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Swing, swing, swing

The Tonight Show Band - Vol. I
The Tonight Show Band – Vol. II
By The Tonight Show Band

Amherst Records: 1987

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This review first appeared in the September/October 1987 issue of A Critique of America.

Doc Severinsen and the boys are positively old school – big band music is years beyond its position at the forefront of jazz – but if it is possible to elevate revivalism to an art form, they may have done it.

From the opening notes on, it is clear that there is to be no second-album let-down from The Tonight Show Band. "Volume II" is in many respects superior to 1986's Grammy-winning debut. The energy level is higher, the selection of songs stronger, the arrangements tighter.

As on their previous album, "Vol. II" is built around big band classics – songs like "Stardust" and "Jumpin' at the Woodside," with other chestnuts like "Georgia on My Mind" added in. But each song gets a unique treatment from the band, so it never comes off as a treatment. For instance, while "In the Mood" will forever be associated with Glenn Miller, Jeff Tyzik's innovative arrangement sets this version apart. The introduction is staggered rather than immediately full-bore, and the phrasing of the horn sections is distinct from Miller's original.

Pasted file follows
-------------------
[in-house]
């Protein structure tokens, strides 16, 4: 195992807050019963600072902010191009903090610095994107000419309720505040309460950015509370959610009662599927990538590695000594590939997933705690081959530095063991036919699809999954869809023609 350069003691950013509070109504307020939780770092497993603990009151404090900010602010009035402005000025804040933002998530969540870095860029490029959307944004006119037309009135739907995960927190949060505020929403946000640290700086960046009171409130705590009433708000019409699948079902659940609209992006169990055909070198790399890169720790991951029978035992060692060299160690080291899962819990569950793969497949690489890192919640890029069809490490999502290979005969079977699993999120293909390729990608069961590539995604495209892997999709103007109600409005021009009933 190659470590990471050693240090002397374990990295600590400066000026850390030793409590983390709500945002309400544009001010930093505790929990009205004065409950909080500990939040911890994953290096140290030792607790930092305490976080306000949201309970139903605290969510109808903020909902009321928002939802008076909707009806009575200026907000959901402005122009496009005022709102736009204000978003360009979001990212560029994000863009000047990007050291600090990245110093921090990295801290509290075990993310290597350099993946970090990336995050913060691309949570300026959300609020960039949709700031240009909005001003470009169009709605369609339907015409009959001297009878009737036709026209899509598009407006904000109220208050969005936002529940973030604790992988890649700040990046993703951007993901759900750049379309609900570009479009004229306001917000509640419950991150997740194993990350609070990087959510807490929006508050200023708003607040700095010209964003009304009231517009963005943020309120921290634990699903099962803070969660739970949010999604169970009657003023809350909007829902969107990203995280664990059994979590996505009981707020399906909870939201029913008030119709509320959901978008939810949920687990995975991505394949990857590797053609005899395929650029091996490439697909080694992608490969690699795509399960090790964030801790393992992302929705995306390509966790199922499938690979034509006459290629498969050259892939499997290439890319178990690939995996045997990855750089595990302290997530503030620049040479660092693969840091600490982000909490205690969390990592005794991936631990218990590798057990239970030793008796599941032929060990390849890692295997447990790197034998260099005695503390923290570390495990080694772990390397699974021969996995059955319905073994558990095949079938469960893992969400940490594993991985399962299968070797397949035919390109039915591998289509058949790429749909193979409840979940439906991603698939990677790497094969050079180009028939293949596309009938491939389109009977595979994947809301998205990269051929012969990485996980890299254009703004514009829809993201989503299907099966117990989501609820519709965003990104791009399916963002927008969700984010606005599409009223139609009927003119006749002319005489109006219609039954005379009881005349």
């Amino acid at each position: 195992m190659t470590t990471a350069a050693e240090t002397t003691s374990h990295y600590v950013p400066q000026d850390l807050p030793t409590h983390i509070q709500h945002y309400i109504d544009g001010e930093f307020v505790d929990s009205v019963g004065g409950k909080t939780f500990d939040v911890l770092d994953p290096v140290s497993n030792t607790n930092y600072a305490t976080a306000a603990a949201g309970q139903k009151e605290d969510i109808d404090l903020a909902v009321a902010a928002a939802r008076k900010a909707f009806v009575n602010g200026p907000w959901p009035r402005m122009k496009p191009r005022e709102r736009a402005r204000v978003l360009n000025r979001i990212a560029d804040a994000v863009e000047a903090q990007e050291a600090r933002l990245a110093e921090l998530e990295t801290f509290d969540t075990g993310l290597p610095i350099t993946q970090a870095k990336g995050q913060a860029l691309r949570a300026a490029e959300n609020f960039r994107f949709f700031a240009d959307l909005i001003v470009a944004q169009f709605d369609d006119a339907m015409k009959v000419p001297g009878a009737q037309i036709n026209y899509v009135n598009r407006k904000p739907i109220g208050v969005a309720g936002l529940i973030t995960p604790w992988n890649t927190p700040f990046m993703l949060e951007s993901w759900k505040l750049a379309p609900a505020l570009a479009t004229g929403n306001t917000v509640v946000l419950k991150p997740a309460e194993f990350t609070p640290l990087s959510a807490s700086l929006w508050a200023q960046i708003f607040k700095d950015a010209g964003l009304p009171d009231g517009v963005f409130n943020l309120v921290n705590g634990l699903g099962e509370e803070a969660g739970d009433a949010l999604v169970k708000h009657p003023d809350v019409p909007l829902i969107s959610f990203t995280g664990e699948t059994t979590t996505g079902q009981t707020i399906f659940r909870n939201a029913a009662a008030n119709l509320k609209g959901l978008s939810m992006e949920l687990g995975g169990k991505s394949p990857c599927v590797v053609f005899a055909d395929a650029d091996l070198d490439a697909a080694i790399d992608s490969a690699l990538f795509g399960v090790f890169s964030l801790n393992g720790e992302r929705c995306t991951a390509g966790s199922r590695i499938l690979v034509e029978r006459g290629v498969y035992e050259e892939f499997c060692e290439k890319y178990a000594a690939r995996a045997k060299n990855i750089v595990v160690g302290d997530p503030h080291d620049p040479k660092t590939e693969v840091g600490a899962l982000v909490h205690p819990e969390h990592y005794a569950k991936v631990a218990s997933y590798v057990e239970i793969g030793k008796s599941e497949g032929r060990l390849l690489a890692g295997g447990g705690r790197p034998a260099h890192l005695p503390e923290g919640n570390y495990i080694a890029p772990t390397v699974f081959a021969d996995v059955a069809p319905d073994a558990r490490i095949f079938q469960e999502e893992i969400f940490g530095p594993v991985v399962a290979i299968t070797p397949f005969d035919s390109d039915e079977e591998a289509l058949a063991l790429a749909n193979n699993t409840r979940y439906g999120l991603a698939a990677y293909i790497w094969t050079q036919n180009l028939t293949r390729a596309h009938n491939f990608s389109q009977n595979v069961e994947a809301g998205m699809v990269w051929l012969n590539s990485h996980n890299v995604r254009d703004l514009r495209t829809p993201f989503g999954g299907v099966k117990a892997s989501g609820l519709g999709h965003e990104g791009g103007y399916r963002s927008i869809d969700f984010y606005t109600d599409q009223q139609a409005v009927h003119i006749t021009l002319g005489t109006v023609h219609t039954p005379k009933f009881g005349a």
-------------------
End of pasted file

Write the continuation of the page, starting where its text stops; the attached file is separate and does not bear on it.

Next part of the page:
Similar innovations highlight Duke Ellington's "Take the A Train" and "April in Paris," which the Basie band owned. In each instance, the arrangements allow what we treasure most about these songs to shine through, while giving the band members the opportunity and room to put their own stamp on it.

This release should allow Severinsen to finally attain the critical respect that has eluded him through his many years of serving as Johnny Carson's foil. As with the previous album, it is clearly Severinsen's leadership that makes this band – and his own solos on trumpet are tasteful and restrained while still radiating the power of a front-line trumpet player.

Filling out the trumpet section are two giants in their own right: Conte Candoli and Snooky Young. Both are given opportunities of their own to solo – although not as often as on the first album, and not nearly often enough.

Ed Shaughnessy turns in another strong performance on drums, and Russ Tompkins helps drive the beat from the piano.

The Tonight Show Band is bringing some of America's finest music from the past and keeping it alive for generations who have never been exposed to swing.